At the Swingle Singers concert in Geneva on February 27, 2004,
The Geneva High School Women's Chorus was conducted by Joanna Forbes, the music director for the
Swingle Singers, and performed "Amazing Grace." The Women's Chorus and the Men's Ensemble then
performed a rousing version "I'll Be There for You" with the Swingle Singers.
The Geneva High School Women's Chorus is in its fourth year of existence. Membership is by audition only and the group attracts students who want to work at an advanced musical level. The small size of the chorus and the intensity of the rehearsals provide a musical and emotional intimacy for the members that is both moving and fulfilling. At last spring's New York State School Music Association's Major Ensembles Festival, the girls earned a Level VI Gold with Distinction rating. This is the highest level of accomplishment possible on the most difficult music available. This coveted rating is awarded to only a few choirs in New York State.
The Geneva High School Men's Ensemble is a select group that performs pop and lighter musical selections. The ensemble gives the boys a chance to work on close harmonies and vocal independence. Men's Ensemble is not a part of the curricular day, so the members sacrifice precious after school time to rehearse. The boys frequently embellish their performances with humor, making them a favorite at the GHS concerts.
Linda M. Allen is a Geneva native. She received her Bachelors in Music Education with a concentration in piano from the Crane School of Music. As a teaching assistant, she received her Masters Degree in Choral and Instrumental Conducting from the University of Southern Mississippi. This is her seventh year as Choral Director at Geneva High School. She directs the Concert Chorus, the Women's Chorus, and the Men's Ensemble, along with teaching keyboard class and acting as musical director for the GHS stage productions.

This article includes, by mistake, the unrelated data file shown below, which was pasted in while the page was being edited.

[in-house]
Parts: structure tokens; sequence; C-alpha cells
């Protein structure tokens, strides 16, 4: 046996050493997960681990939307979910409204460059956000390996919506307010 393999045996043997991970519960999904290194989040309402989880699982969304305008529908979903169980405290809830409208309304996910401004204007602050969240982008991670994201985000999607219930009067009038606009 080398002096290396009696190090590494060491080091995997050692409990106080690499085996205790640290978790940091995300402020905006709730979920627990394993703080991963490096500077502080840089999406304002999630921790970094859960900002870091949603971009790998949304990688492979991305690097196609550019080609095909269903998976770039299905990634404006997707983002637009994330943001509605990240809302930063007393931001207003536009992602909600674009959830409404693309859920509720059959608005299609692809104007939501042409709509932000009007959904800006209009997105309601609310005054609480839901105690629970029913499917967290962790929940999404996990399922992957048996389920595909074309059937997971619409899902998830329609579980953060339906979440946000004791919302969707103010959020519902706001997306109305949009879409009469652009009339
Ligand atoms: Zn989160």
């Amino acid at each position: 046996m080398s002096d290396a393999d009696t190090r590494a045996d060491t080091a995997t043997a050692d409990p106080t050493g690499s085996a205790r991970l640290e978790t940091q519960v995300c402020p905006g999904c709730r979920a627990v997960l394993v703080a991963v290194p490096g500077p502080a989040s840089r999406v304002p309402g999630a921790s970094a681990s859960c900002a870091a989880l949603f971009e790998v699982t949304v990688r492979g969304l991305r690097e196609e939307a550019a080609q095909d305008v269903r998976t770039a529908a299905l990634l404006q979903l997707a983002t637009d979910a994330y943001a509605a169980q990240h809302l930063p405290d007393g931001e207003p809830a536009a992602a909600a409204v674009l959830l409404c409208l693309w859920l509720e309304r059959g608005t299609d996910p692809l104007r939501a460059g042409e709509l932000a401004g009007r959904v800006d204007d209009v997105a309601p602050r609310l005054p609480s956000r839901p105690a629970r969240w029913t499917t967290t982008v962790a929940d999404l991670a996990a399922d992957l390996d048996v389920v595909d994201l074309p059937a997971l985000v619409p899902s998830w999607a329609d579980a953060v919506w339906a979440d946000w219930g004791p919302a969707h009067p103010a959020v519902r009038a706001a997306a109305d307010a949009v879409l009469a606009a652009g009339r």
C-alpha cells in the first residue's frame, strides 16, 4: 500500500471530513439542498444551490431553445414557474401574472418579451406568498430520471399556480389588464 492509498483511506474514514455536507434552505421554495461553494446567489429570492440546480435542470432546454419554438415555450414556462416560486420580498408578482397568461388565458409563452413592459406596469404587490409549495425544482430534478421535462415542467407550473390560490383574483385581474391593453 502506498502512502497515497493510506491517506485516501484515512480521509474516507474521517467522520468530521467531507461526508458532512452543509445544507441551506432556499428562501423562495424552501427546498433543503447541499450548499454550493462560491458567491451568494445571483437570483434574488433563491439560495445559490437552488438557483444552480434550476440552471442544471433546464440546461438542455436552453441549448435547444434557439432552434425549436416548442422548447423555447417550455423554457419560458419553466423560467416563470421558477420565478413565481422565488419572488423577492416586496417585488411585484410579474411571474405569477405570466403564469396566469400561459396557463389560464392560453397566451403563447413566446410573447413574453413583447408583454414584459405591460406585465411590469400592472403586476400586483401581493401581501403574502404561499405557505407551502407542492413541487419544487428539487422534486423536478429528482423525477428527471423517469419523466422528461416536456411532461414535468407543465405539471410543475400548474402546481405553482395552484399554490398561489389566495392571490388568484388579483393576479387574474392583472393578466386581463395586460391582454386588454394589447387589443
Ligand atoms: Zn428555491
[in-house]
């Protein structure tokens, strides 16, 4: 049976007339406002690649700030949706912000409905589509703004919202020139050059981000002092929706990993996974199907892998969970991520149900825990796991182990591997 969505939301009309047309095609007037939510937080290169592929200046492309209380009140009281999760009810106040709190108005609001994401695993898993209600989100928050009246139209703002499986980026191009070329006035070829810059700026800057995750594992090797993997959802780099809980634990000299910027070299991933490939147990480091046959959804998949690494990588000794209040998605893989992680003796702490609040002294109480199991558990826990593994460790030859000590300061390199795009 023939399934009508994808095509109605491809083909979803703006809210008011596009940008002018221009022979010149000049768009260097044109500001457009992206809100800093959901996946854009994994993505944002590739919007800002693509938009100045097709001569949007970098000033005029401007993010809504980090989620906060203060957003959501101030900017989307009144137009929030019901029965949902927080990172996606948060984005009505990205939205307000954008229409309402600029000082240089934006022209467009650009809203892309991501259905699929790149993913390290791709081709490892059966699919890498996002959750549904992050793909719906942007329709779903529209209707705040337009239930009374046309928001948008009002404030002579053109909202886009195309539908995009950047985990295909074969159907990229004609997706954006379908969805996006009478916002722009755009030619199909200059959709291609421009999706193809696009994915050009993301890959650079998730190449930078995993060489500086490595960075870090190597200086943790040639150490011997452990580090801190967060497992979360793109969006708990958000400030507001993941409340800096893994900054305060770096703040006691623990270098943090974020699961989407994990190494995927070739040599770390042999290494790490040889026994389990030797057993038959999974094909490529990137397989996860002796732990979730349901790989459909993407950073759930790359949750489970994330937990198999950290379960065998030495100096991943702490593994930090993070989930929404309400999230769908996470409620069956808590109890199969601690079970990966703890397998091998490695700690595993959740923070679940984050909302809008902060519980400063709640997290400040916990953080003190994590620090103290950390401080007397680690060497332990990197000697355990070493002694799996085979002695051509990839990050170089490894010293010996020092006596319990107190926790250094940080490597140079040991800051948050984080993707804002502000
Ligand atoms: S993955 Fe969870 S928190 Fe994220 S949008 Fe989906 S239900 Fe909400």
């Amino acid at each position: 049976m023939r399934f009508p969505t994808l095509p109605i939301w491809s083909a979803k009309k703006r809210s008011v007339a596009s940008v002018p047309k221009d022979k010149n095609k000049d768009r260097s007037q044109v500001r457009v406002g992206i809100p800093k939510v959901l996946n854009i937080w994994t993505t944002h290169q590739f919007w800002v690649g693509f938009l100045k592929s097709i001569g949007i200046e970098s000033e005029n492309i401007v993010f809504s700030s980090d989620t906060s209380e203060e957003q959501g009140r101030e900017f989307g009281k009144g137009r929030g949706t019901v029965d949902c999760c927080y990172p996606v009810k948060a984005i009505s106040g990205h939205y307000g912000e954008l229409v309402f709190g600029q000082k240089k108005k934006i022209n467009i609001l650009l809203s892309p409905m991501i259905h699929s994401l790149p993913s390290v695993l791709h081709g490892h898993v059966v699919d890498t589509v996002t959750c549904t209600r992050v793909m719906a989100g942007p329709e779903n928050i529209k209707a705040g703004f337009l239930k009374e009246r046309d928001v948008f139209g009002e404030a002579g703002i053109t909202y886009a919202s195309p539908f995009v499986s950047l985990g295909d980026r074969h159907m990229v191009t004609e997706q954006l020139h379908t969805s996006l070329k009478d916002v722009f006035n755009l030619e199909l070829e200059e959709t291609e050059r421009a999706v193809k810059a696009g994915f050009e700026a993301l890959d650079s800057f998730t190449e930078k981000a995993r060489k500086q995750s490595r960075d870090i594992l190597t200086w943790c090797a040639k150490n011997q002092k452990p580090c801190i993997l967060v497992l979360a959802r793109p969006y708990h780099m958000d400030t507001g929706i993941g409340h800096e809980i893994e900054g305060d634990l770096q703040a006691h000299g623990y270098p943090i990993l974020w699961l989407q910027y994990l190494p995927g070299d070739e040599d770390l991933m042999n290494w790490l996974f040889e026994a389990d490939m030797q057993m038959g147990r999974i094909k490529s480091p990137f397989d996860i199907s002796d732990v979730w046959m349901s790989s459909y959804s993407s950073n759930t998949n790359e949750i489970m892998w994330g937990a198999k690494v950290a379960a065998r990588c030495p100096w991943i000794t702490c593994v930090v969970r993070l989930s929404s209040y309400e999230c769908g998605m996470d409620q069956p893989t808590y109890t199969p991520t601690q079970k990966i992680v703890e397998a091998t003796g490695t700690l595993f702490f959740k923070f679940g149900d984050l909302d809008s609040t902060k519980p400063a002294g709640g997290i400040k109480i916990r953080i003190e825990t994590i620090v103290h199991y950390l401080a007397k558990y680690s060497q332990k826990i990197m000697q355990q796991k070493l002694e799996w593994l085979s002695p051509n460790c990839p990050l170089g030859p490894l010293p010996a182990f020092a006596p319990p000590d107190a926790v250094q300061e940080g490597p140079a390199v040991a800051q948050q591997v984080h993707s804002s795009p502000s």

Working with the Swingle Singers was a unique outreach opportunity for the singers from Geneva High School. Music was sent to the chorus and ensemble about six weeks in advance of the performance. On the day of the performance, the chorus worked and rehearsed with the Swingle Singers (shown above). It was an ideal opportunity for young singers, especially those considering a career in music, to experience performing with a professional ensemble. Thanks to Linda Allen, director of vocal music at Geneva High School, for preparing her students so well. She writes:
"The kids were so thrilled with their experience! Students are involved in so many activities that sometimes they don't appreciate an opportunity like this. Before the concert some were looking at this like just one more thing they had to do. After the concert, the attitude was much different. They were excited and very thankful! Thank you so much for your help and support. The warmth of the Swingle Singers and the positive reception of the audience has really gone a long way to make them feel welcome. I'm hoping that more will take advantage of the free student tickets from now on. Thanks again!"
(Photos courtesy of Lauren Long, The Finger Lakes Times.)
The performers and students then broke up into small groups (by instrument) to learn the piece. (See photos below.)
About an hour later, the group reassembled. Burning River and the students played the piece together (fantastic!) and then the students played the piece on their own (impressive!). What a great session. (See photo to the right.)
Horn players from Geneva and Seneca Falls do a run through of
"Heroic Fanfare" with the horns from Burning River Brass.
Members of the trumpet section of the GHS Band practice "Heroic Fanfare" with the trumpet players of Burning River Brass.
In the Fall of 2002, Geneva Concerts hosted a two-day five-event residency by the Orquesta La Moderna Tradición that was capped by their spirited performance at the Smith Opera House on November 22, 2002. More than 1,000 people participated in the outreach events.